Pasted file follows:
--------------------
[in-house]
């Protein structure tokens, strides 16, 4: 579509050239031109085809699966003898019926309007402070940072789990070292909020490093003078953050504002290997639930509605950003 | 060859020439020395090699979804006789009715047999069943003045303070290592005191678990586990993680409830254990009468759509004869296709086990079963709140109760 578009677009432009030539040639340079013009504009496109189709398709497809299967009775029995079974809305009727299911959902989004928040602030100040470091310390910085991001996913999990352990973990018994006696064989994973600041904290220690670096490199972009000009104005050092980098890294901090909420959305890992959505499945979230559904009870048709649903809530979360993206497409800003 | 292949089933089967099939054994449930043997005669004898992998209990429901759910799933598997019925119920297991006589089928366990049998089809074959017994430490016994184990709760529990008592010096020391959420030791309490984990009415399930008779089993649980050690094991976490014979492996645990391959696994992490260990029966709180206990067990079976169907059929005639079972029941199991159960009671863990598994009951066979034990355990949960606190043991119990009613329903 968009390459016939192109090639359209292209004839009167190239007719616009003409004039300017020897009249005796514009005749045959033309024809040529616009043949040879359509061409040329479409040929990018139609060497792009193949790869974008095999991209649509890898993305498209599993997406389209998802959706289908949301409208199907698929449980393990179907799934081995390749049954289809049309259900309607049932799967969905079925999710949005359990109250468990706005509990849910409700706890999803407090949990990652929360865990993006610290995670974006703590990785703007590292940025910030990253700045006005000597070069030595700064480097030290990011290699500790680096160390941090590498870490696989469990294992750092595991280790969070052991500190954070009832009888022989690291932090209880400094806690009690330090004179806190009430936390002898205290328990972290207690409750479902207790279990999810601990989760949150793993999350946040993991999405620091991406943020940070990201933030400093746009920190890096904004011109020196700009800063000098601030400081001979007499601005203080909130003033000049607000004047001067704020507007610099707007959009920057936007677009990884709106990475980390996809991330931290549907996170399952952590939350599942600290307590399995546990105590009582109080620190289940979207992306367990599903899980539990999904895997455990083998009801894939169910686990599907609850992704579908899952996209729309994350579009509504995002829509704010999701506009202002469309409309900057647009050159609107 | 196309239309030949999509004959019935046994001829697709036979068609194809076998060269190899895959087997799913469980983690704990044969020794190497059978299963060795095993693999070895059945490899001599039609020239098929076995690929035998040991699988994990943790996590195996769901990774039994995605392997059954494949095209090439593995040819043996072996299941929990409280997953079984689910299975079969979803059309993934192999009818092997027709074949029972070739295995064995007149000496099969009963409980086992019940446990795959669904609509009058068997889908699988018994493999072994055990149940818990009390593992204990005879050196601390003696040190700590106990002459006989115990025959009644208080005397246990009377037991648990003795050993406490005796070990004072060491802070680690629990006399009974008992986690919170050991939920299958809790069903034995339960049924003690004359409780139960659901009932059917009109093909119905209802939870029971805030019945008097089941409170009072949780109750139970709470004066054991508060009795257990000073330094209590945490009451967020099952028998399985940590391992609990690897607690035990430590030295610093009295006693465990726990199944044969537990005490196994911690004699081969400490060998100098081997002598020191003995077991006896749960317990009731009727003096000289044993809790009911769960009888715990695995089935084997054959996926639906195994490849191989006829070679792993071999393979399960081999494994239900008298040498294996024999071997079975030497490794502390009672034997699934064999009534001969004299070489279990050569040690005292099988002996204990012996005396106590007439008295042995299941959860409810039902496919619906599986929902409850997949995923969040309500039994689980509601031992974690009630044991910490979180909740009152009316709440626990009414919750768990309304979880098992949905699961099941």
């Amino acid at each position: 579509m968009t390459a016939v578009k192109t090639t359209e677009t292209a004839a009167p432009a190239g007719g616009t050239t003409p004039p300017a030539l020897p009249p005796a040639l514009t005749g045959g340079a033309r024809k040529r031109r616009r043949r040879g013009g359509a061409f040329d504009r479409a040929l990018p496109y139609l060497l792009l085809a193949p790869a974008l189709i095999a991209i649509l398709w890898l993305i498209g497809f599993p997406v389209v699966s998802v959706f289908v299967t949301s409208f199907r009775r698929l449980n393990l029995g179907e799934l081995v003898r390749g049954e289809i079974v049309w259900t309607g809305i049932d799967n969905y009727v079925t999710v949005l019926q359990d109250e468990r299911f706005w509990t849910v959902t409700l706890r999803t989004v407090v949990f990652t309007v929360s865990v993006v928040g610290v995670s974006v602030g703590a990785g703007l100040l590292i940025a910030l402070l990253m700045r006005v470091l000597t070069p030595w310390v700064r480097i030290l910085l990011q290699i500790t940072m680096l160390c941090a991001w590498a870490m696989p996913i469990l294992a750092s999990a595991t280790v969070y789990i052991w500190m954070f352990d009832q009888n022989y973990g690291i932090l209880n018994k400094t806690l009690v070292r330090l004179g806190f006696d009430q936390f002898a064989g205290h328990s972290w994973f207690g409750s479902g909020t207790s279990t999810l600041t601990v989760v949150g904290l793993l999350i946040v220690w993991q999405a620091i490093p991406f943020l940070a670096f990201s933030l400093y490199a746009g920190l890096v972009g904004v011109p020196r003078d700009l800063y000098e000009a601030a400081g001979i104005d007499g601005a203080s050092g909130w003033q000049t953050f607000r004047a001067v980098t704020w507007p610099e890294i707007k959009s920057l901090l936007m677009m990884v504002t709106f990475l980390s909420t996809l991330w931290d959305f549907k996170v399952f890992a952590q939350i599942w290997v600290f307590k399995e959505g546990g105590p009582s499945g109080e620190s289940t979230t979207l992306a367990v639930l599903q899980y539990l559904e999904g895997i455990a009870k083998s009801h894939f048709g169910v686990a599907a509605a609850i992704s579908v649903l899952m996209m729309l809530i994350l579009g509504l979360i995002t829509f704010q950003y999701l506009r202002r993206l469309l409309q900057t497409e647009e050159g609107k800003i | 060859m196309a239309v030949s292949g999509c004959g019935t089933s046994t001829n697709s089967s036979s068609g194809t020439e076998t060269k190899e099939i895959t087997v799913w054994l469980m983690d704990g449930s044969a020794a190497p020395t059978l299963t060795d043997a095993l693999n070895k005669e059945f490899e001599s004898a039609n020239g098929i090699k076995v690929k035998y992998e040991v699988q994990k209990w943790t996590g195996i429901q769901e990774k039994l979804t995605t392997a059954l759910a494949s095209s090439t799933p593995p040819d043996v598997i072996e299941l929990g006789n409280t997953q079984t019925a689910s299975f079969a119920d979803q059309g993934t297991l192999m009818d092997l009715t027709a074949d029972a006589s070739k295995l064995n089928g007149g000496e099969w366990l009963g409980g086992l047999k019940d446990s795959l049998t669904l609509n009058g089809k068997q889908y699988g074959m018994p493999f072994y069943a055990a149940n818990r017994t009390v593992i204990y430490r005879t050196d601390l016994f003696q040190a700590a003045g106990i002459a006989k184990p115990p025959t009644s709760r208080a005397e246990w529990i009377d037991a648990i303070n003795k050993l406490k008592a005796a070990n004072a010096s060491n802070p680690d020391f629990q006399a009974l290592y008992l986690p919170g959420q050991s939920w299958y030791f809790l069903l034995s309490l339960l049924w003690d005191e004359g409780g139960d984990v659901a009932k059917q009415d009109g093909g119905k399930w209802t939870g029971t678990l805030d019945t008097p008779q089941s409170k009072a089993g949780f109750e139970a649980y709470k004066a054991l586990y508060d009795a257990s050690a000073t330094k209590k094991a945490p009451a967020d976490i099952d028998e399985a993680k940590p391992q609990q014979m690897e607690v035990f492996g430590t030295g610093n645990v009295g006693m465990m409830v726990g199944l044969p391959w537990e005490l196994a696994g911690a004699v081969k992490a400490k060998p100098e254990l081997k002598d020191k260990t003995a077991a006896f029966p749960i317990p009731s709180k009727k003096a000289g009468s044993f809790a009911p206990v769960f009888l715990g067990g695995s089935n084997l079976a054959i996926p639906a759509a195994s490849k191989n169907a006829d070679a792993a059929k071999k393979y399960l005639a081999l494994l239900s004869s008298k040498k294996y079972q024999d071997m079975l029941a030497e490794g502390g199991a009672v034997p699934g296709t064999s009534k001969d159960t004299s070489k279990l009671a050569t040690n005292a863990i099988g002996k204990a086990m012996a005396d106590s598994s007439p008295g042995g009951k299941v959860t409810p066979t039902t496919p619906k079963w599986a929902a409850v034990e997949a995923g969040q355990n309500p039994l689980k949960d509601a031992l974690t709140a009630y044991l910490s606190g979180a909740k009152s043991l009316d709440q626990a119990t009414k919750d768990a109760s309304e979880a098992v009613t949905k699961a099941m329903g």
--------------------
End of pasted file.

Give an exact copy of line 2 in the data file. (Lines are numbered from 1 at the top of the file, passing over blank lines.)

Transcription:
């Protein structure tokens, strides 16, 4: 579509050239031109085809699966003898019926309007402070940072789990070292909020490093003078953050504002290997639930509605950003 | 060859020439020395090699979804006789009715047999069943003045303070290592005191678990586990993680409830254990009468759509004869296709086990079963709140109760 578009677009432009030539040639340079013009504009496109189709398709497809299967009775029995079974809305009727299911959902989004928040602030100040470091310390910085991001996913999990352990973990018994006696064989994973600041904290220690670096490199972009000009104005050092980098890294901090909420959305890992959505499945979230559904009870048709649903809530979360993206497409800003 | 292949089933089967099939054994449930043997005669004898992998209990429901759910799933598997019925119920297991006589089928366990049998089809074959017994430490016994184990709760529990008592010096020391959420030791309490984990009415399930008779089993649980050690094991976490014979492996645990391959696994992490260990029966709180206990067990079976169907059929005639079972029941199991159960009671863990598994009951066979034990355990949960606190043991119990009613329903 968009390459016939192109090639359209292209004839009167190239007719616009003409004039300017020897009249005796514009005749045959033309024809040529616009043949040879359509061409040329479409040929990018139609060497792009193949790869974008095999991209649509890898993305498209599993997406389209998802959706289908949301409208199907698929449980393990179907799934081995390749049954289809049309259900309607049932799967969905079925999710949005359990109250468990706005509990849910409700706890999803407090949990990652929360865990993006610290995670974006703590990785703007590292940025910030990253700045006005000597070069030595700064480097030290990011290699500790680096160390941090590498870490696989469990294992750092595991280790969070052991500190954070009832009888022989690291932090209880400094806690009690330090004179806190009430936390002898205290328990972290207690409750479902207790279990999810601990989760949150793993999350946040993991999405620091991406943020940070990201933030400093746009920190890096904004011109020196700009800063000098601030400081001979007499601005203080909130003033000049607000004047001067704020507007610099707007959009920057936007677009990884709106990475980390996809991330931290549907996170399952952590939350599942600290307590399995546990105590009582109080620190289940979207992306367990599903899980539990999904895997455990083998009801894939169910686990599907609850992704579908899952996209729309994350579009509504995002829509704010999701506009202002469309409309900057647009050159609107 | 196309239309030949999509004959019935046994001829697709036979068609194809076998060269190899895959087997799913469980983690704990044969020794190497059978299963060795095993693999070895059945490899001599039609020239098929076995690929035998040991699988994990943790996590195996769901990774039994995605392997059954494949095209090439593995040819043996072996299941929990409280997953079984689910299975079969979803059309993934192999009818092997027709074949029972070739295995064995007149000496099969009963409980086992019940446990795959669904609509009058068997889908699988018994493999072994055990149940818990009390593992204990005879050196601390003696040190700590106990002459006989115990025959009644208080005397246990009377037991648990003795050993406490005796070990004072060491802070680690629990006399009974008992986690919170050991939920299958809790069903034995339960049924003690004359409780139960659901009932059917009109093909119905209802939870029971805030019945008097089941409170009072949780109750139970709470004066054991508060009795257990000073330094209590945490009451967020099952028998399985940590391992609990690897607690035990430590030295610093009295006693465990726990199944044969537990005490196994911690004699081969400490060998100098081997002598020191003995077991006896749960317990009731009727003096000289044993809790009911769960009888715990695995089935084997054959996926639906195994490849191989006829070679792993071999393979399960081999494994239900008298040498294996024999071997079975030497490794502390009672034997699934064999009534001969004299070489279990050569040690005292099988002996204990012996005396106590007439008295042995299941959860409810039902496919619906599986929902409850997949995923969040309500039994689980509601031992974690009630044991910490979180909740009152009316709440626990009414919750768990309304979880098992949905699961099941």